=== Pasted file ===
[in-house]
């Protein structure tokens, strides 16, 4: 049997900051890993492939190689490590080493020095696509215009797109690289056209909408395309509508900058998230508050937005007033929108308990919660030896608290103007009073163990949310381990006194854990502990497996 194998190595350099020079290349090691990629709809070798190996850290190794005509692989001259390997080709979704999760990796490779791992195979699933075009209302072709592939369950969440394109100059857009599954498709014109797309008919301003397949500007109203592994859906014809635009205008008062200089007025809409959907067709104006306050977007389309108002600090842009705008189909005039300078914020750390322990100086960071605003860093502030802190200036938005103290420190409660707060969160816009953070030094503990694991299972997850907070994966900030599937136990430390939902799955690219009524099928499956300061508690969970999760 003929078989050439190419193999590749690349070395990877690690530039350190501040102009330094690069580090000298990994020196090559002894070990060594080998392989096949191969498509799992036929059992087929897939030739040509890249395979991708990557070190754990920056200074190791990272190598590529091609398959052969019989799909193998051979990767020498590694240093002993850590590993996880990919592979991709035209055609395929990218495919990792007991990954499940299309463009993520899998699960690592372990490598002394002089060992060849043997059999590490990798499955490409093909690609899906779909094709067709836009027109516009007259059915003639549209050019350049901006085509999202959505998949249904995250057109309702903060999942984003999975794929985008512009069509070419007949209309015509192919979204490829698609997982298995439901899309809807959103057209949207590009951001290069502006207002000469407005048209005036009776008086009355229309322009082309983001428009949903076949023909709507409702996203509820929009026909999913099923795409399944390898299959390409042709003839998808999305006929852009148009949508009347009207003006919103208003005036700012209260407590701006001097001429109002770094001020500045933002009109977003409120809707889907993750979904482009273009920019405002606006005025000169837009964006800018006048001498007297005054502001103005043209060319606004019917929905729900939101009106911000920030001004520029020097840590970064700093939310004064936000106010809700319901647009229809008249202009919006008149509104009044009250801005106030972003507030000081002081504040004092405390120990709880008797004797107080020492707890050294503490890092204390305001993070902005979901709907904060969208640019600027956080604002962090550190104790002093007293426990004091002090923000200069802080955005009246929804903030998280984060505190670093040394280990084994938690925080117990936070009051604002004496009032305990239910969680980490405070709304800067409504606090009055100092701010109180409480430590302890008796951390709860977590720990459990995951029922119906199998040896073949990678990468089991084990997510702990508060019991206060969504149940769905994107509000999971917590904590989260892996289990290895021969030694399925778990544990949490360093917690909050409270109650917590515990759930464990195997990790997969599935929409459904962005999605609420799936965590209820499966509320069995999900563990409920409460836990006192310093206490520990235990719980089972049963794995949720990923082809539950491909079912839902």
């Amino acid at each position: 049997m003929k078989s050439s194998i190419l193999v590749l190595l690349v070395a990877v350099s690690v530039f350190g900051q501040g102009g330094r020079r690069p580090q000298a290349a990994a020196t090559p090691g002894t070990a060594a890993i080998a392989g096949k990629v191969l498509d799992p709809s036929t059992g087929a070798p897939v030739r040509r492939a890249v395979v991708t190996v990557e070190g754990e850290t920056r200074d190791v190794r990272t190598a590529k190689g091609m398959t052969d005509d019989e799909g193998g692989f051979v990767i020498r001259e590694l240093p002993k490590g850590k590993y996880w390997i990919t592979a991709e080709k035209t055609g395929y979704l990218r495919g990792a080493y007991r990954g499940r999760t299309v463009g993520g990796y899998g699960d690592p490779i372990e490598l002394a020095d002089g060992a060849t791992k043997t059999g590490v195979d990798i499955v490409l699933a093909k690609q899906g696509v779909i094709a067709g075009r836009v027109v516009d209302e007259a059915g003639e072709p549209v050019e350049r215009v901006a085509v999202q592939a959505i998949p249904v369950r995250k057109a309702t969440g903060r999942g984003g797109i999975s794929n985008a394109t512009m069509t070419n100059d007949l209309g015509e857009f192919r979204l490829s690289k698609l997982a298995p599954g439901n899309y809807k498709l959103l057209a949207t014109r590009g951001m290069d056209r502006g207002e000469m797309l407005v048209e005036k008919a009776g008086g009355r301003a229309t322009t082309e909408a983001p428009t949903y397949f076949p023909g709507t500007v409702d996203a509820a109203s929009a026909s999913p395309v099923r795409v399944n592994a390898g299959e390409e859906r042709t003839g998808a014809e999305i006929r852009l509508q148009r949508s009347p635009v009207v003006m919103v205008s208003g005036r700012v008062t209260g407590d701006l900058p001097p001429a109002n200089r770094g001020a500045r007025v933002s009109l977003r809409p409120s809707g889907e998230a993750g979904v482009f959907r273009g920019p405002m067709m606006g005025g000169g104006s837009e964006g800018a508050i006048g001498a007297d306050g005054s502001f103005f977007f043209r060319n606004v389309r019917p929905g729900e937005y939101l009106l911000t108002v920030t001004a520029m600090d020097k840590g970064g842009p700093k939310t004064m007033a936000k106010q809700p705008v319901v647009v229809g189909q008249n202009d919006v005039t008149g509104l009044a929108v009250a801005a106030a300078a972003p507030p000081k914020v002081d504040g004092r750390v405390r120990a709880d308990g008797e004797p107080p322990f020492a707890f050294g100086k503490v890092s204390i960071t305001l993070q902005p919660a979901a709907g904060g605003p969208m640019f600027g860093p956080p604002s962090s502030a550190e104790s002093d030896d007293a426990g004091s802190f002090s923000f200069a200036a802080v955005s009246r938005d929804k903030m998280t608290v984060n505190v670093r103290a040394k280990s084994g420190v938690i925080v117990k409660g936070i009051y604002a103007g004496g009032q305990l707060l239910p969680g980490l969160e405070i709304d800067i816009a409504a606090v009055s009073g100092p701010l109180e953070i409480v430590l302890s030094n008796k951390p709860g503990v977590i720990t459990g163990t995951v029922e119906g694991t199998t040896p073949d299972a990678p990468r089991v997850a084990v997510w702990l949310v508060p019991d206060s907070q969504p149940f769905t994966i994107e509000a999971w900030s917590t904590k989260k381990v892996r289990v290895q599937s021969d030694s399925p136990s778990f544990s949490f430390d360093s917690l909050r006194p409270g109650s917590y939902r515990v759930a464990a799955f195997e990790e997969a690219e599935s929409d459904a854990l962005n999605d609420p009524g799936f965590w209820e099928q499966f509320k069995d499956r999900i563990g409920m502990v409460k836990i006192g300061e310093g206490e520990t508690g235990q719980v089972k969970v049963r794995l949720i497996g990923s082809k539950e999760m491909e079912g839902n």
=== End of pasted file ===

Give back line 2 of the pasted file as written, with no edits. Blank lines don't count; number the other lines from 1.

């Protein structure tokens, strides 16, 4: 049997900051890993492939190689490590080493020095696509215009797109690289056209909408395309509508900058998230508050937005007033929108308990919660030896608290103007009073163990949310381990006194854990502990497996 194998190595350099020079290349090691990629709809070798190996850290190794005509692989001259390997080709979704999760990796490779791992195979699933075009209302072709592939369950969440394109100059857009599954498709014109797309008919301003397949500007109203592994859906014809635009205008008062200089007025809409959907067709104006306050977007389309108002600090842009705008189909005039300078914020750390322990100086960071605003860093502030802190200036938005103290420190409660707060969160816009953070030094503990694991299972997850907070994966900030599937136990430390939902799955690219009524099928499956300061508690969970999760 003929078989050439190419193999590749690349070395990877690690530039350190501040102009330094690069580090000298990994020196090559002894070990060594080998392989096949191969498509799992036929059992087929897939030739040509890249395979991708990557070190754990920056200074190791990272190598590529091609398959052969019989799909193998051979990767020498590694240093002993850590590993996880990919592979991709035209055609395929990218495919990792007991990954499940299309463009993520899998699960690592372990490598002394002089060992060849043997059999590490990798499955490409093909690609899906779909094709067709836009027109516009007259059915003639549209050019350049901006085509999202959505998949249904995250057109309702903060999942984003999975794929985008512009069509070419007949209309015509192919979204490829698609997982298995439901899309809807959103057209949207590009951001290069502006207002000469407005048209005036009776008086009355229309322009082309983001428009949903076949023909709507409702996203509820929009026909999913099923795409399944390898299959390409042709003839998808999305006929852009148009949508009347009207003006919103208003005036700012209260407590701006001097001429109002770094001020500045933002009109977003409120809707889907993750979904482009273009920019405002606006005025000169837009964006800018006048001498007297005054502001103005043209060319606004019917929905729900939101009106911000920030001004520029020097840590970064700093939310004064936000106010809700319901647009229809008249202009919006008149509104009044009250801005106030972003507030000081002081504040004092405390120990709880008797004797107080020492707890050294503490890092204390305001993070902005979901709907904060969208640019600027956080604002962090550190104790002093007293426990004091002090923000200069802080955005009246929804903030998280984060505190670093040394280990084994938690925080117990936070009051604002004496009032305990239910969680980490405070709304800067409504606090009055100092701010109180409480430590302890008796951390709860977590720990459990995951029922119906199998040896073949990678990468089991084990997510702990508060019991206060969504149940769905994107509000999971917590904590989260892996289990290895021969030694399925778990544990949490360093917690909050409270109650917590515990759930464990195997990790997969599935929409459904962005999605609420799936965590209820499966509320069995999900563990409920409460836990006192310093206490520990235990719980089972049963794995949720990923082809539950491909079912839902």